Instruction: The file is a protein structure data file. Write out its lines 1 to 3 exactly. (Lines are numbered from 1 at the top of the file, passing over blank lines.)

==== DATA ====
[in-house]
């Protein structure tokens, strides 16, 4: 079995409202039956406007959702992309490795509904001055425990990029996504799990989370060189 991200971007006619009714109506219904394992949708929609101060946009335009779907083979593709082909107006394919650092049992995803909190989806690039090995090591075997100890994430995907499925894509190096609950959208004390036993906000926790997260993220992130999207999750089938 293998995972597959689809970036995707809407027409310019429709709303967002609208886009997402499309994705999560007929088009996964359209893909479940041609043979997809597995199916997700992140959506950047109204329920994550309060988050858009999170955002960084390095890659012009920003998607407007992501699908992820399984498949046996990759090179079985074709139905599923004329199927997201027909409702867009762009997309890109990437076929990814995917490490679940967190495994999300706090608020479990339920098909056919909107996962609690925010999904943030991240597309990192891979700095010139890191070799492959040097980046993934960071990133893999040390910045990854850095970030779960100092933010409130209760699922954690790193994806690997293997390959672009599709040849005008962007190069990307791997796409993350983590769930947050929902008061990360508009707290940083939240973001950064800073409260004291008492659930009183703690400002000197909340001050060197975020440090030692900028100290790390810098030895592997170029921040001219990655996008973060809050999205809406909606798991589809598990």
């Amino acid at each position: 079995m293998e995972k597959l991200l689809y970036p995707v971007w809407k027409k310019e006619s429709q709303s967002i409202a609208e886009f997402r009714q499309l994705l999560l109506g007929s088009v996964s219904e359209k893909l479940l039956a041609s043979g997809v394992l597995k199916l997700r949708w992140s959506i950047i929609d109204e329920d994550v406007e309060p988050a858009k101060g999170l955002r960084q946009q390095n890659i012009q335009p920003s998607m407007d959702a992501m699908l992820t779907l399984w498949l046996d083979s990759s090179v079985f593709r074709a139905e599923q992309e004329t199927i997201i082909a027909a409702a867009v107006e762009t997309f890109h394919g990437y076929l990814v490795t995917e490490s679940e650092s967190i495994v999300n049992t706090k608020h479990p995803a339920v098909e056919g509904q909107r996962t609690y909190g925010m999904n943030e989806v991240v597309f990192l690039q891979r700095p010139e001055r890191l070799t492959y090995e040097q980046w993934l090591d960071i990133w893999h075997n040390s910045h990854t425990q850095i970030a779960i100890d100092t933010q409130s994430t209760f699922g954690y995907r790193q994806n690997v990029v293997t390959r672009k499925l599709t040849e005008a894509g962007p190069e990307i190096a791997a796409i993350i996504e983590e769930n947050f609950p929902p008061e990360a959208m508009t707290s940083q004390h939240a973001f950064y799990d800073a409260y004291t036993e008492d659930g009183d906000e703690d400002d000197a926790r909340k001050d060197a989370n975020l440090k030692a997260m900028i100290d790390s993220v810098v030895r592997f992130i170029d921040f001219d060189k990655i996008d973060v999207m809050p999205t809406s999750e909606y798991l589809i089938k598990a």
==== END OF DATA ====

[in-house]
């Protein structure tokens, strides 16, 4: 079995409202039956406007959702992309490795509904001055425990990029996504799990989370060189 991200971007006619009714109506219904394992949708929609101060946009335009779907083979593709082909107006394919650092049992995803909190989806690039090995090591075997100890994430995907499925894509190096609950959208004390036993906000926790997260993220992130999207999750089938 293998995972597959689809970036995707809407027409310019429709709303967002609208886009997402499309994705999560007929088009996964359209893909479940041609043979997809597995199916997700992140959506950047109204329920994550309060988050858009999170955002960084390095890659012009920003998607407007992501699908992820399984498949046996990759090179079985074709139905599923004329199927997201027909409702867009762009997309890109990437076929990814995917490490679940967190495994999300706090608020479990339920098909056919909107996962609690925010999904943030991240597309990192891979700095010139890191070799492959040097980046993934960071990133893999040390910045990854850095970030779960100092933010409130209760699922954690790193994806690997293997390959672009599709040849005008962007190069990307791997796409993350983590769930947050929902008061990360508009707290940083939240973001950064800073409260004291008492659930009183703690400002000197909340001050060197975020440090030692900028100290790390810098030895592997170029921040001219990655996008973060809050999205809406909606798991589809598990």
């Amino acid at each position: 079995m293998e995972k597959l991200l689809y970036p995707v971007w809407k027409k310019e006619s429709q709303s967002i409202a609208e886009f997402r009714q499309l994705l999560l109506g007929s088009v996964s219904e359209k893909l479940l039956a041609s043979g997809v394992l597995k199916l997700r949708w992140s959506i950047i929609d109204e329920d994550v406007e309060p988050a858009k101060g999170l955002r960084q946009q390095n890659i012009q335009p920003s998607m407007d959702a992501m699908l992820t779907l399984w498949l046996d083979s990759s090179v079985f593709r074709a139905e599923q992309e004329t199927i997201i082909a027909a409702a867009v107006e762009t997309f890109h394919g990437y076929l990814v490795t995917e490490s679940e650092s967190i495994v999300n049992t706090k608020h479990p995803a339920v098909e056919g509904q909107r996962t609690y909190g925010m999904n943030e989806v991240v597309f990192l690039q891979r700095p010139e001055r890191l070799t492959y090995e040097q980046w993934l090591d960071i990133w893999h075997n040390s910045h990854t425990q850095i970030a779960i100890d100092t933010q409130s994430t209760f699922g954690y995907r790193q994806n690997v990029v293997t390959r672009k499925l599709t040849e005008a894509g962007p190069e990307i190096a791997a796409i993350i996504e983590e769930n947050f609950p929902p008061e990360a959208m508009t707290s940083q004390h939240a973001f950064y799990d800073a409260y004291t036993e008492d659930g009183d906000e703690d400002d000197a926790r909340k001050d060197a989370n975020l440090k030692a997260m900028i100290d790390s993220v810098v030895r592997f992130i170029d921040f001219d060189k990655i996008d973060v999207m809050p999205t809406s999750e909606y798991l589809i089938k598990a």